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Roadmap toward therapies targeting alpha synuclein
Experts from academia and industry have produced the first consensus white paper to guide the discovery of safe and effective therapies targeting alpha synuclein, aimed at disease modification for Parkinson’s.
Why is it important?
- Novelty 80% 80%
- Proximity 70% 70%
- Deliverability 65% 65%
Alpha synuclein, the protein which when misfolded causes damage to neurons, is one of the most promising targets to slow or stop the progression of Parkinson’s. Alpha synuclein clusters together, forming dense aggregates called Lewy bodies, which are often seen in the brains of people who had Parkinson’s. We also know that mutations in its gene, SNCA, cause heritable Parkinson’s and some variants increase the risk for 90% of cases. But what is best strategy in this ambitious and complex quest for a disease modifying game changer? How will we find therapies that engage alpha synuclein in the brain, and stop it from damaging neurons, both safely and effectively in terms of reducing or preventing symptoms? Leaders in Parkinson’s research from academia and industry convened to form the Alpha Synuclein Clinical Path Working Group, an initiative of The Michael J. Fox Foundation for Parkinson’s Research, to produce a guiding framework for future research efforts toward this critical goal.
1) target engagement: that indicates that any intervention/drug gets to where it needs to be and engages with its biological target.
2) whether a biological response has occurred in the body
3) disease monitoring, with consecutive measurements, will help establish two important milestones that relate to the level of confidence in data coming in at different decision points: first, Proof of Principle (PoP) is achieved when a biomarker indicates the intervention changes the underlying biology of Parkinson’s in humans (for example, misfolded alpha synuclein). Building on this, Proof of Concept (PoC) may be achieved by evidence of a clinical response in a larger population in people with Parkinson’s, on the basis of a data and a clinical response generated in humans. Key considerations for the transition from PoP to PoC here are ensuring that the effects observed are truly disease modifying rather than symptom alleviating, determining the patient groups with whom these studies are to be conducted, and considering those in prodromal phases as well, and deciphering what the most meaningful clinical endpoint may be – for example, how is the cut off for a meaningful change in UPDRS motor score or other outcome measure best determined? This and other issues pertaining to adaptive trial designs and more advanced statistical methods are essential to optimise.
4) whether the therapeutic is safe, through monitoring potential toxicity.
The authors emphasise the need for using the same biomarkers and endpoints to allow maximal comparability and consistency, as investigations progress through the translational pipeline, that is from cells to animal models of Parkinson’s that aim to recreate the condition, to humans. In this process, the authors acknowledge that no existing animal model is perfect in this sense, and the strengths and limitations of each are discussed. Although most of these animal models are in rodents, newer models in non-human primates are being developed which remain to be full characterized but have the potential for real contribution to these efforts.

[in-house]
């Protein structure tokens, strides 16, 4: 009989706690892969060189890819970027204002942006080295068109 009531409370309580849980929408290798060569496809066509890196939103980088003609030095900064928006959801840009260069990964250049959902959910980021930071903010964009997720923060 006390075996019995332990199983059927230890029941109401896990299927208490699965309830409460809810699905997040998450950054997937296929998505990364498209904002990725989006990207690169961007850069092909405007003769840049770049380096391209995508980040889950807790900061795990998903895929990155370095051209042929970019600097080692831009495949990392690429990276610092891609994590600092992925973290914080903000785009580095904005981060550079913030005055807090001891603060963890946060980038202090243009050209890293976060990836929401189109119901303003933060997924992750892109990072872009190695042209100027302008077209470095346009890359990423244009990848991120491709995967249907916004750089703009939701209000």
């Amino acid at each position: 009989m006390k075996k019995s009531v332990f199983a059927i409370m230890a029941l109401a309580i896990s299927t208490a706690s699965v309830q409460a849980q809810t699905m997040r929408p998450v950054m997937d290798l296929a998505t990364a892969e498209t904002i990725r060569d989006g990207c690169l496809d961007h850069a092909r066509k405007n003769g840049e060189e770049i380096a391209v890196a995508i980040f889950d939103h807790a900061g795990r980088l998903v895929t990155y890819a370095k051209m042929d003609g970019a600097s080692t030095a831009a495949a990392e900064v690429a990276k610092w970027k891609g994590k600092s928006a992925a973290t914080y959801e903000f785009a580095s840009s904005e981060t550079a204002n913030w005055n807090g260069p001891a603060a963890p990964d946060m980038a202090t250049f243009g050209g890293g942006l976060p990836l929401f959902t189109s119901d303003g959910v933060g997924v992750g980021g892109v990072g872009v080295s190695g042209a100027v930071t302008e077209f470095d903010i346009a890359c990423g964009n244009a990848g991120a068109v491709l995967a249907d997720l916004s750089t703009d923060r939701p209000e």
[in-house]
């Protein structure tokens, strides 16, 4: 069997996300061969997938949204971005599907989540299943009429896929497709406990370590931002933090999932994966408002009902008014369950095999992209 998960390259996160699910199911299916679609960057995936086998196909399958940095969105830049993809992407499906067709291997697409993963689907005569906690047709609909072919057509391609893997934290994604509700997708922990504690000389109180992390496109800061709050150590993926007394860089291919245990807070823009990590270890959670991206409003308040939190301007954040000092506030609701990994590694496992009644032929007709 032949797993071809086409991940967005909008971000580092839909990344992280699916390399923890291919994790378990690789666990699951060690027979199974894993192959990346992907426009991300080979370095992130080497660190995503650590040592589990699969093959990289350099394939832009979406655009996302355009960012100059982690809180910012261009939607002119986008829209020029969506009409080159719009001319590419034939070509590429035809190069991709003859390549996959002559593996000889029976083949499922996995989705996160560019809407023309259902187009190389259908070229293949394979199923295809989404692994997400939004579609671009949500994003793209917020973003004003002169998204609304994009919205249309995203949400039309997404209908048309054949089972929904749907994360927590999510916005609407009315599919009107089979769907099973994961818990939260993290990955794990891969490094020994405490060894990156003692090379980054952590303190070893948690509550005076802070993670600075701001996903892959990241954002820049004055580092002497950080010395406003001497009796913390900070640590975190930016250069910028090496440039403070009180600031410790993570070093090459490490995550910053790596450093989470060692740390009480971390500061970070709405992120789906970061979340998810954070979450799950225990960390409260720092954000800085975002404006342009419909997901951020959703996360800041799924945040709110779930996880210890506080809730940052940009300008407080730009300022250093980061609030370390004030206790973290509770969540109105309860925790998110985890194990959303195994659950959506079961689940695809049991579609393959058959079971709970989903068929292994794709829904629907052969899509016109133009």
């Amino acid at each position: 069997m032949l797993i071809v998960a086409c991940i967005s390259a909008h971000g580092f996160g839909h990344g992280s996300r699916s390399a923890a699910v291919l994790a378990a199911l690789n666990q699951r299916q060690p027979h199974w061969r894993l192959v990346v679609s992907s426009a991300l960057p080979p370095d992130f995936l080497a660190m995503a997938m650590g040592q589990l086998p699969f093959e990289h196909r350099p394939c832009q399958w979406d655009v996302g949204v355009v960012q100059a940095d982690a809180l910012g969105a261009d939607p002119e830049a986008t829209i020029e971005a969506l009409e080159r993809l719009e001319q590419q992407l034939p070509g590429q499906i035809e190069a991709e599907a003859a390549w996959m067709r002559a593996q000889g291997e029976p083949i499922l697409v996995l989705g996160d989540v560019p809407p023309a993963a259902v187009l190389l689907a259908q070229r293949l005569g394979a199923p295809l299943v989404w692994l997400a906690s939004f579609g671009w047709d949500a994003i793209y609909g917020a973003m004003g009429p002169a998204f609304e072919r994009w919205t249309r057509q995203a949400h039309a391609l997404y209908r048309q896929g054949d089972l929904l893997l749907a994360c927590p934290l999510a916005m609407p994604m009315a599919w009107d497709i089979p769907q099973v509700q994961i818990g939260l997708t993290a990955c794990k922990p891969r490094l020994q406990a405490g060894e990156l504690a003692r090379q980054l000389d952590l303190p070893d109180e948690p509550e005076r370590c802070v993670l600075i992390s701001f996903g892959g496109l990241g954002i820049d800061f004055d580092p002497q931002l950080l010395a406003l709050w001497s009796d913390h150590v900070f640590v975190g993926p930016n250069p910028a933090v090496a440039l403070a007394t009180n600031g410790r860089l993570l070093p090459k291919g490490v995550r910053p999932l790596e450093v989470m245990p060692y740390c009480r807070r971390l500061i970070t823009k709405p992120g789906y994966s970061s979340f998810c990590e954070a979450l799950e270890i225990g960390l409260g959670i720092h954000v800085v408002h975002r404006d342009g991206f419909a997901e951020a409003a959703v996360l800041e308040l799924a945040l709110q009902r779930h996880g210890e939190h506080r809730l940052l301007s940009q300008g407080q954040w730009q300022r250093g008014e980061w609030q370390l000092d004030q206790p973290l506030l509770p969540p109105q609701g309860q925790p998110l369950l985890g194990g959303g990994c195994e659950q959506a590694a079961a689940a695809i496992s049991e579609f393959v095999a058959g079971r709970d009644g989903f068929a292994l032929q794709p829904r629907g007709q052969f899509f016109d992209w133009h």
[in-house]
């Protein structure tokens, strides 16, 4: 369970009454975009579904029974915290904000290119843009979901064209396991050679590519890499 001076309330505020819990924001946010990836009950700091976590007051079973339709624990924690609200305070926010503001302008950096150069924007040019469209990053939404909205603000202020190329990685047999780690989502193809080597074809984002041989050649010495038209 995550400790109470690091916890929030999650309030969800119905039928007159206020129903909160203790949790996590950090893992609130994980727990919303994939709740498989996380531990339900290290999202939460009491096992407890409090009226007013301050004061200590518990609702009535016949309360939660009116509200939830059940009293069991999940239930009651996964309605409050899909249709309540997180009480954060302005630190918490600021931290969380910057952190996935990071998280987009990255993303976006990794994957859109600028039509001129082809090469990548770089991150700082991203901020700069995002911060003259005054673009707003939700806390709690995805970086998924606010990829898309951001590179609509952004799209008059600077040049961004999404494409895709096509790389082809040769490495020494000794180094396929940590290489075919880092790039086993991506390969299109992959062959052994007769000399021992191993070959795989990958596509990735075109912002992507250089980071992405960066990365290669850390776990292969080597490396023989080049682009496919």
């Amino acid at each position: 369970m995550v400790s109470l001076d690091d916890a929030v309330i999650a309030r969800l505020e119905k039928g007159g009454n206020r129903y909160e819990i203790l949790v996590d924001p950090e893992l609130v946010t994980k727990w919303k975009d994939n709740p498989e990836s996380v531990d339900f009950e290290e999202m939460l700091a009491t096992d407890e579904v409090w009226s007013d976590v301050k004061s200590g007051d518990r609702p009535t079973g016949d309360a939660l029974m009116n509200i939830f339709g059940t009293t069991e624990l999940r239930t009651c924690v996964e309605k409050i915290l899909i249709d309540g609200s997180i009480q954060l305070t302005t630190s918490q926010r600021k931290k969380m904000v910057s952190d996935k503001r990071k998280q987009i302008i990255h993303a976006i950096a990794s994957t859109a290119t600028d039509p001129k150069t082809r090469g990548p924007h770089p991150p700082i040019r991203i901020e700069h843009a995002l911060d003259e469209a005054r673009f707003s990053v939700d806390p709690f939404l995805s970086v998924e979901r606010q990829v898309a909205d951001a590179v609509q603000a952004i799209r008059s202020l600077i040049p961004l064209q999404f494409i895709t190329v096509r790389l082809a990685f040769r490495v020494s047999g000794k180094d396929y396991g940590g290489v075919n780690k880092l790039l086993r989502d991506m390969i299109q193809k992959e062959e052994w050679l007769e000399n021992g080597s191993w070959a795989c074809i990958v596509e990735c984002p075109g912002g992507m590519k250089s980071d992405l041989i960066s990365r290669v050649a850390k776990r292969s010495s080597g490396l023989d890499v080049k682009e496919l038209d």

How do we establish target engagement? Therapies targeting alpha-synuclein should lead to a reduction in deposits, and this is an important Proof of Principle endpoint. It is recommended that prior to moving to a larger trial in people with Parkinson’s, the dose required to bring about a measurable reduction in alpha synuclein deposits should first be established through a smaller study in the same population. An important open question concerns the species, or kind of alpha synuclein, which existing methods detect. MJFF has launched two initiatives to validate and compare these methods through the work of the Investigating Synuclein Consortium and LEAPS (Linked Efforts to Accelerate Parkinson’s Solutions).
The authors go on to review other investigations such as brain imaging, heart scanning, and sampling tissue from around including the colon and salivary gland in which alpha synuclein has also been found. Although at the moment, there is no imaging marker that can measure treatment effectiveness, some of these can help establish whether a drug crosses from the blood into brain (as not all molecules can) and subsequently target engagement, which can be useful in Proof of Concept studies in people with Parkinson’s. Given the intrinsic variability of Parkinson’s, these experts also review mobile technologies for continuous remote symptom monitoring, but report the need for studies that utilize meaningful endpoints and track meaningful symptoms. Only 5% of the 850 published studies actually used technologies that were available or soon to be on the market. They do however recommend the use of these technologies in all future trials and set out further recommendations for their use.